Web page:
Knesset panel backs plan to snuff out tobacco advertising
Advertising tobacco products in newspapers and on the Internet to be prohibited, while cigarette companies will be forbidden to sponsor events.
The Ministerial Committee for Legislation on Monday approved the Health Ministry's proposal to prohibit advertising tobacco products in newspapers and on the Internet.
The bill also forbids cigarette companies to sponsor various events as they do today, such as financing student days. The companies will not be allowed to mark tobacco products with fruit pictures, which could mislead people - especially teenagers - about the damage caused by smoking them.
The proposal stipulates that the dimensions of the warning regarding tobacco products will be 30 percent of the advertisement's size, in contrast to the five percent required today. The production and marketing of food products or toys resembling tobacco products will also be banned, among other things because of their influence on the image of smoking among teens.
Cigarette companies will be prohibited from distributing tobacco products free of charge, or for joining a mailing list and the like.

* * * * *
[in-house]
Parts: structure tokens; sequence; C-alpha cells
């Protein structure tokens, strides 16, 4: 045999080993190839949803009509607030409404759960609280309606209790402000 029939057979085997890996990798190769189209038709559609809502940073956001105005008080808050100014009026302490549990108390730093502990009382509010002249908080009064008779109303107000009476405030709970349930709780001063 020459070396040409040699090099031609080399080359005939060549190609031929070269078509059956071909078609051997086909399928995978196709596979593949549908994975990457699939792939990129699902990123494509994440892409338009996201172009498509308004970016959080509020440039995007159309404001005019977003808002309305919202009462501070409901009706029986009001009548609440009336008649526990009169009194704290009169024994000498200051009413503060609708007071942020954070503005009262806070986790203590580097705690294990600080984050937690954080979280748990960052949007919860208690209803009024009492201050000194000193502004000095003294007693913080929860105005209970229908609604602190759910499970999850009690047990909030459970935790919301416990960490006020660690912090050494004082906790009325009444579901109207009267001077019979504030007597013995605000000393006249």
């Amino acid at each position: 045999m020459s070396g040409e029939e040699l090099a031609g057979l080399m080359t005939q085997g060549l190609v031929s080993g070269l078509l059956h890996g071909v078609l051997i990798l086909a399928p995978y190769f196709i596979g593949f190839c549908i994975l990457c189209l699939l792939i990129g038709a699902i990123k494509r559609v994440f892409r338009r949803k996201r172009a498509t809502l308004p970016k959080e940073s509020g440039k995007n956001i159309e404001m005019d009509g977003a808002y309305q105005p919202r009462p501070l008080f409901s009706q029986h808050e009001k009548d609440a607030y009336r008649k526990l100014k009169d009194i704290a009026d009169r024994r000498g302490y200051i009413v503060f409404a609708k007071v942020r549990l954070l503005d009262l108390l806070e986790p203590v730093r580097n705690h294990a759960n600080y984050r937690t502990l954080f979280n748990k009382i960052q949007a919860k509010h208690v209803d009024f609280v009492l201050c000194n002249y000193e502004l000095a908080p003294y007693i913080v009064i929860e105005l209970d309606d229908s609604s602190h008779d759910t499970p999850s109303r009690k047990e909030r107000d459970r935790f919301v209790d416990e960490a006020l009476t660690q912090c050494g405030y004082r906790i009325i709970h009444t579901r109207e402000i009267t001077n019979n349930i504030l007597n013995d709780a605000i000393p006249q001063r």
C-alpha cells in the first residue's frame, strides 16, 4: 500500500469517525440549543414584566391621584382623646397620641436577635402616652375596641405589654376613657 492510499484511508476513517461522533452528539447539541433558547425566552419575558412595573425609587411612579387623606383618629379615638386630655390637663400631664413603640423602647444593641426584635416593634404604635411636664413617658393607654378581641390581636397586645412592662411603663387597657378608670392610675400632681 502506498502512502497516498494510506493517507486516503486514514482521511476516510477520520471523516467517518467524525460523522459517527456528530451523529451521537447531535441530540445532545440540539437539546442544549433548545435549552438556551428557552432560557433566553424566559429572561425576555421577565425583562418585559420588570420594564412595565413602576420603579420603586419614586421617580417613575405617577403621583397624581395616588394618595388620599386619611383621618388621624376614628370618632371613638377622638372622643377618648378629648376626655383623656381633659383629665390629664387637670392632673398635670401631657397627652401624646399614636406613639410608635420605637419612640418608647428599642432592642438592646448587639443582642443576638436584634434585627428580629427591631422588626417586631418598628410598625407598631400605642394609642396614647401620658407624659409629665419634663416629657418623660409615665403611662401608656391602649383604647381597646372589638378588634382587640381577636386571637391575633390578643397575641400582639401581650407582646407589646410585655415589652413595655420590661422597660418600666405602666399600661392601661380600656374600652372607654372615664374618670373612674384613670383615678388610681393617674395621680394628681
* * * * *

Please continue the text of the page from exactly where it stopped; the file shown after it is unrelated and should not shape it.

It will be forbidden to sell tobacco products to minors, and more responsibility will be placed on all-night kiosk venders to prevent them from selling tobacco to minors.
Cigarette companies will be required to report to the health minister and the public about tobacco products' content and the various ingredients' toxicity, as is customary in respect to food products.
Tobacco products in fruit flavors will be forbidden, because they attract teenagers and make it easier for them to start smoking and become addicted.
Last Wednesday the Knesset Labor, Welfare and Health Committee approved a proposal that bans smoking in public places, intended to protect people from passive smoking.